Under the Protocol, 37 industrialized countries commit themselves to a reduction of four greenhouse gases (GHG) (carbon dioxide, methane, nitrous oxide, sulphur hexafluoride) and two groups of gases (hydrofluorocarbons and perfluorocarbons) produced by them, and all member countries give general commitments.
India signed and ratified the Protocol in August, 2002. Since India is exempted from the framework of the treaty, it is expected to gain from the protocol in terms of transfer of technology and related foreign investments. At the G8 meeting in June 2005, Indian Prime Minister Manmohan Singh pointed out that the per-capita emission rates of the developing countries are a tiny fraction of those in the developed world. Following the principle of common but differentiated responsibility , India maintains that the major responsibility of curbing emission rests with the developed countries, which have accumulated emissions over a long period of time. However, the U.S. and other Western nations assert that India, along with China, will account for most of the emissions in the coming decades, owing to their rapid industrialization and economic growth.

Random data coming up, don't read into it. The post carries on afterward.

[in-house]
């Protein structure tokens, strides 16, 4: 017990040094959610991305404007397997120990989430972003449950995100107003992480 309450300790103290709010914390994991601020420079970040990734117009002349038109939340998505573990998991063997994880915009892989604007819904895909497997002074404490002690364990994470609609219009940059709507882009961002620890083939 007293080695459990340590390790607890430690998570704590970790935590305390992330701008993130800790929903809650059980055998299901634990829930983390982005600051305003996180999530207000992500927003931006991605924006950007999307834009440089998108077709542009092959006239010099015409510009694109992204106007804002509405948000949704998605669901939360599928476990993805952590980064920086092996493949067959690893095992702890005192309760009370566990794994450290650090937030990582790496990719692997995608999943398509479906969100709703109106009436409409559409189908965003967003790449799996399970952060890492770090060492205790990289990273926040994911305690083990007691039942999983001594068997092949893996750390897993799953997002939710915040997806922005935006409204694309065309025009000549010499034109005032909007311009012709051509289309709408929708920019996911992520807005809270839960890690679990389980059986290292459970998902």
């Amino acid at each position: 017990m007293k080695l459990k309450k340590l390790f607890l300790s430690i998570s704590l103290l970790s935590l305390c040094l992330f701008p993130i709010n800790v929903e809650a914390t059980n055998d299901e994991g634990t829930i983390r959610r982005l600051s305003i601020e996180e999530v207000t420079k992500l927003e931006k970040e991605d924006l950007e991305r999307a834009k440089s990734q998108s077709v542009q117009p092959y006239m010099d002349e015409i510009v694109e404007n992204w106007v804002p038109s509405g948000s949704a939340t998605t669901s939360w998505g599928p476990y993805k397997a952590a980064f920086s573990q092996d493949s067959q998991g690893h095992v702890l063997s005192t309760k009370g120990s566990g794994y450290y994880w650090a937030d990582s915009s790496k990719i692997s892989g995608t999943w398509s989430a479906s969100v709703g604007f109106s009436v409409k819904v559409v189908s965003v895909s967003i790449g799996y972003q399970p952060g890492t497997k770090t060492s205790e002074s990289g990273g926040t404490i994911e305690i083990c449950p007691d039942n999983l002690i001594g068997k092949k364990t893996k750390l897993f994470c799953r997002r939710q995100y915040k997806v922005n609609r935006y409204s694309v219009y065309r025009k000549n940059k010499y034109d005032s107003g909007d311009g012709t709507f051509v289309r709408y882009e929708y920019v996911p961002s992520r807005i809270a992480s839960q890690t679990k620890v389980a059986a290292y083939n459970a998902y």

In our solar system, the atmospheres of Venus, Mars and Titan (a satellite of Saturn) also contain gases that cause greenhouse effects. Greenhouse gases greatly affect the temperature of the Earth; without them, Earth's surface would be on average about 33 degree centigrade (59 degree Fahrenheit) colder than at present.
Asian megadeltas, such as the Ganga-Brahmaputra delta, are at risk because of large populations and high exposure to sea-level rise, storm surge and river flooding. Also, the Himalayan glaciers can melt leading to flooding, rock avalanches, disruption of water sources.
In tropical areas, crop yield is projected to decrease, even with relatively modest rises of 1-2 degrees centigrade in local temperature, increasing the risk of hunger. The changes in health will be most felt by those least able to adapt, such as the poor, the very young and the elderly.
India is doing its bit with the National Action Plan on Climate Change (NAPCC) which includes 8 missions -- solar, enhanced energy efficiency, sustainable habitat, water, sustaining the Himalayan ecosystem, green India, sustainable agriculture, and strategic knowledge for climate change.
India has also reportedly offered to cut energy intensity of its emissions by 20-25 per cent following similar moves from the US and China. Energy intensity means energy used per unit of income or output. This means that emissions will increase but slowly.
An emission intensity is the average emission rate of a given pollutant from a given source relative to the intensity of a specific activity.
India's intensity of carbon dioxide or CO2 use is among the lowest in the world (and equal to that of Europe in 2007), and China's is among the highest.